Monthly Archives: May 2013

Photo by Craig R.

Photo by Craig R.

On first appearance, R&D Kitchen was everything I didn’t want.  Placed on the affluent Montana St in Santa Monica the place was jammed with people on a Thursday night. Blow dried ladies in skyscraper heels were clutching onto the arms of their deeply suntanned dates wearing striped button down shirts that revealed too much chest hair. I was hoping for a nice quite place to eat a burger while desperately trying to  finish the Brothers Karamazov before my book club meets tomorrow (I am epically screwed on that front.) No such luck. After squeezing past the bar area, the harried looking hostess told me it would be awhile. So I perched on a brick wall next to some empty martini glasses, with spiky shrubbery poking me in the back, and eavesdropping on TV execs trying to impress one another. I swear there is nothing worse than a dick measuring contest. “I’m working on this project with Sam Jackson. Do you know, Sam?” or “Anna Faris is in my new pilot. She’s such a gem, so TALENTED.” Or my personal favorite, “There’s so much raw talent these days. It’s so actor rich. Anyone can get a job in this business who’s funny.” Really, dude? That’s weird. I have a lot of comedian friends who are currently waiting tables. A lot.

After half an hour of trying to shut out the cacophony of bullshit and focusing on Alyosha Karamazov’s familial problems, my name was finally called and I was ushered to a very nice booth.  All of the staff were dressed in white chef jackets, I’m not really sure why, but it had a very military effect, like they had just graduated from the academy of service. They may well have. The service was unbelievably punctual and friendly. Perhaps they’re too used to be screamed at by the monsters at the bar, but it was really nice.

photo (5)

The menu was chocked full of comfort food: deviled eggs, mushroom meatloaf, and crispy chicken sandwiches, but at the very top was the cheeseburger. On paper it’s listed as lettuce, tomato, onion, and cheddar on a house-made egg bun, but in person it’s so much more than that.  It arrived chopped in half with not one, but two wooden sticks trying to keep each half in place. Why was it chopped in half? To show off, just how clever they’ve been. Like the Grand Canyon walls, each layer of the burger told a story. At the bottom a rich layer of BBQ sauce which cradles the burger and gives it a rich sweetness that is complimented by the cheddar melted on top of it. Above the cheese are shards of raw onion and dill pickle duking each other out for supremacy in a war between sweet and sour. On top of that was a thinly sliced ripe tomato (I cannot emphasize enough how beautifully ripe those were. They were not half frozen, mealy things you usually get) covered by freshly shredded lettuce covered in just a hint of creamy mayonnaise and a dab of mustard. It was beautifully built. You would think the mayonnaise and the BBQ sauce and the mustard would be a disaster together, but they were placed next to ingredients that made them thrive.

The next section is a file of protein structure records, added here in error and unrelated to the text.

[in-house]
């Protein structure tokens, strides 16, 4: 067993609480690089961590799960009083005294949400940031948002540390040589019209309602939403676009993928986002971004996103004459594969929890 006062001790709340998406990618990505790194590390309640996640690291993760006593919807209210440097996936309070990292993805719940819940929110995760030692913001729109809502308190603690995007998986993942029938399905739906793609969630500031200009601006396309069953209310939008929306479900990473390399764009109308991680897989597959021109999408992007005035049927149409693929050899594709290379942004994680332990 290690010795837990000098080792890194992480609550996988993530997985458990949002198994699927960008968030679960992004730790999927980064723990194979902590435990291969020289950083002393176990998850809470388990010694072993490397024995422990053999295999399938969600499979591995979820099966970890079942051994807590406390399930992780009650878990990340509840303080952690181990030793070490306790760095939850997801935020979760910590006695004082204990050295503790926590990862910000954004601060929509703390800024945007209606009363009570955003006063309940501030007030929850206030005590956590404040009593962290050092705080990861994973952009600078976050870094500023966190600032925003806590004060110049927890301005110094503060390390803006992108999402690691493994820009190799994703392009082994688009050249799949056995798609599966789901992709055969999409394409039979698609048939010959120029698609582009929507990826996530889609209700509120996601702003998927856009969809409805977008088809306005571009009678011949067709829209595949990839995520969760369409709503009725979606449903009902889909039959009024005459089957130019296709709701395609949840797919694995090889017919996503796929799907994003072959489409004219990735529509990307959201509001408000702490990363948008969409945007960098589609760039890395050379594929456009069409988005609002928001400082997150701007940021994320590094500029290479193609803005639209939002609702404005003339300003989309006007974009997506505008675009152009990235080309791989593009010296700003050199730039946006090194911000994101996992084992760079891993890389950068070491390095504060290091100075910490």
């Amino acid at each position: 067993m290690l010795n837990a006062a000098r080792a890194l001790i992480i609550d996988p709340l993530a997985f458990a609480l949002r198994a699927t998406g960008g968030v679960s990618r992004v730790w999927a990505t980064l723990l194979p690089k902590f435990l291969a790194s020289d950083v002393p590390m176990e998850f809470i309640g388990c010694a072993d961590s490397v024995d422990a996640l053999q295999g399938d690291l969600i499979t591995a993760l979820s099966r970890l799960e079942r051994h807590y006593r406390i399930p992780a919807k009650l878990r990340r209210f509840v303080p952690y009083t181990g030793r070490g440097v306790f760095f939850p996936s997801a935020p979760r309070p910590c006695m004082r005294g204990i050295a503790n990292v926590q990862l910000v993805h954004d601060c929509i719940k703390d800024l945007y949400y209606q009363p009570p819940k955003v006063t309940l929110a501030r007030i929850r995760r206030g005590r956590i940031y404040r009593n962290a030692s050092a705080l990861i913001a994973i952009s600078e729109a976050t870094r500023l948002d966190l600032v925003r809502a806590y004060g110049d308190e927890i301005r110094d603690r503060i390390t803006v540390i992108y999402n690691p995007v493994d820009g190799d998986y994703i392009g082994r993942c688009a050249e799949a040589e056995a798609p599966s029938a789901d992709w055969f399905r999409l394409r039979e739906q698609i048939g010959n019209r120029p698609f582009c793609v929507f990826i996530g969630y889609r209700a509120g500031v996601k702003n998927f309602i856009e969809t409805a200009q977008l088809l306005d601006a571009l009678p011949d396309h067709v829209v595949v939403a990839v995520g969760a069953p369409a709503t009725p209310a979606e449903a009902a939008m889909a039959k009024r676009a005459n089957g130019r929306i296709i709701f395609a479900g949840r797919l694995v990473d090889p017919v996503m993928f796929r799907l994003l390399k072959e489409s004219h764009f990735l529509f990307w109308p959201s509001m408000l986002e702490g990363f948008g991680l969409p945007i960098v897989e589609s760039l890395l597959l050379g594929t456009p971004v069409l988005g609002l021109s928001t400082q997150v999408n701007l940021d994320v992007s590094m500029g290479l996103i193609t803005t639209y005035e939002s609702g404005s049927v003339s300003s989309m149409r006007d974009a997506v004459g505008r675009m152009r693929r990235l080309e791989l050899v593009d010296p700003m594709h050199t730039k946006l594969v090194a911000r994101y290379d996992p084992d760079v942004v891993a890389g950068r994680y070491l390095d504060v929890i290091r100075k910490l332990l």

That is the genius of this burger. The decadently rich parts were kept separate from the fresh in such a way to make them both sing in your mouth. They didn’t become soggy or pollute each other’s flavors until they were supposed to.  Also, what a difference a freshly baked bun can make! The sesame egg bun was no slouch. Slightly sweet, it was strong enough that the whole sandwich didn’t collapse under the weight of so many ingredients.  On recommendation from my waitress, I got the coleslaw as a side. I was not disappointed. Although not as complicated as the burger, the cabbage was fresh and doused in sweet poppy dressing with green onions sprinkled over it that was not heavy at all. So if you’re on Montana St and you don’t feel like elbowing people for a table at Father’s Office, walk down to R&D Kitchen and grab a gourmet burger for the same price.

r&d kitchen

The Cash Burger

If you find yourself to be among those individuals who have never wandered into a beach adjacent liquor store and ordered a mind bogglingly delicious Korean-fusion western bacon cheeseburger that you were made to eat in the parking lot (don’t be shy, I was among you until very recently), you do not have to remain in this group any longer, should you desire to make the change. All you have to do is head to Redondo Beach, to The Standing Room; perhaps the most aptly named restaurant of all time.


Korean Fusion food is my jam. If you happen to not remember my espousing my very real man-crush on Kogi Godfather Roy Choi, allow me to share with you the fact that my next culinary goal is to build my own menu of Korean inspired Soul Food dishes, just to have in my catalog when entertaining guests at home. Korean BBQ is my favorite restaurant genre of all time. So when I showed up at The Standing Room without knowing that Korean flavors in the contexts of burgers and sandwiches was their shtick, you can imagine my stokedness upon this discovery.  Unfortunately I went alone, so I did not get a chance to taste more than one burger (they all have 8oz patties, I just couldn’t do two), but the one I got made me totally sure that I will return.

Design palate